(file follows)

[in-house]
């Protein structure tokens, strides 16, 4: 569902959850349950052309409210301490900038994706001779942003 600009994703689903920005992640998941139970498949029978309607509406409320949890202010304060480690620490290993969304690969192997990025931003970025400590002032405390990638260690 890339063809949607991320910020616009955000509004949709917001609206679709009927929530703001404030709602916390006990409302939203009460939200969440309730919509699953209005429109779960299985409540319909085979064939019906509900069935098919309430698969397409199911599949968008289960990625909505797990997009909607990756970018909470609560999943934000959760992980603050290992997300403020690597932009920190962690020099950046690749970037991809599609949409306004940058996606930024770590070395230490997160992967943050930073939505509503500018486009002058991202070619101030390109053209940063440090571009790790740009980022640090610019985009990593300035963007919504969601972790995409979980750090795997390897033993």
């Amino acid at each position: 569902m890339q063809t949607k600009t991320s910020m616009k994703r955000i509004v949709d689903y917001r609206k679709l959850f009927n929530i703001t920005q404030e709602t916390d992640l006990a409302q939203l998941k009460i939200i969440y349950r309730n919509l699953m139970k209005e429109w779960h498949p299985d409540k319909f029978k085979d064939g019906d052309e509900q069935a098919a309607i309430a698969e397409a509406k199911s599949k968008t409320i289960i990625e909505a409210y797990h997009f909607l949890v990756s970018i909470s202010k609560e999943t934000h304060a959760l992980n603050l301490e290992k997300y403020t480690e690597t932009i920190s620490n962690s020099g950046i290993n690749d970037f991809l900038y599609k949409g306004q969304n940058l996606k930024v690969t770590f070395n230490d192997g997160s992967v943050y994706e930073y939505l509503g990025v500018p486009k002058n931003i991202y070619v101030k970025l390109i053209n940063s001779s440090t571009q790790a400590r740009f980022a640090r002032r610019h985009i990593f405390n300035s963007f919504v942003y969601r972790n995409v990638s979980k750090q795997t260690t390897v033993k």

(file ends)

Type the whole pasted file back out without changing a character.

[in-house]
């Protein structure tokens, strides 16, 4: 569902959850349950052309409210301490900038994706001779942003 600009994703689903920005992640998941139970498949029978309607509406409320949890202010304060480690620490290993969304690969192997990025931003970025400590002032405390990638260690 890339063809949607991320910020616009955000509004949709917001609206679709009927929530703001404030709602916390006990409302939203009460939200969440309730919509699953209005429109779960299985409540319909085979064939019906509900069935098919309430698969397409199911599949968008289960990625909505797990997009909607990756970018909470609560999943934000959760992980603050290992997300403020690597932009920190962690020099950046690749970037991809599609949409306004940058996606930024770590070395230490997160992967943050930073939505509503500018486009002058991202070619101030390109053209940063440090571009790790740009980022640090610019985009990593300035963007919504969601972790995409979980750090795997390897033993």
């Amino acid at each position: 569902m890339q063809t949607k600009t991320s910020m616009k994703r955000i509004v949709d689903y917001r609206k679709l959850f009927n929530i703001t920005q404030e709602t916390d992640l006990a409302q939203l998941k009460i939200i969440y349950r309730n919509l699953m139970k209005e429109w779960h498949p299985d409540k319909f029978k085979d064939g019906d052309e509900q069935a098919a309607i309430a698969e397409a509406k199911s599949k968008t409320i289960i990625e909505a409210y797990h997009f909607l949890v990756s970018i909470s202010k609560e999943t934000h304060a959760l992980n603050l301490e290992k997300y403020t480690e690597t932009i920190s620490n962690s020099g950046i290993n690749d970037f991809l900038y599609k949409g306004q969304n940058l996606k930024v690969t770590f070395n230490d192997g997160s992967v943050y994706e930073y939505l509503g990025v500018p486009k002058n931003i991202y070619v101030k970025l390109i053209n940063s001779s440090t571009q790790a400590r740009f980022a640090r002032r610019h985009i990593f405390n300035s963007f919504v942003y969601r972790n995409v990638s979980k750090q795997t260690t390897v033993k």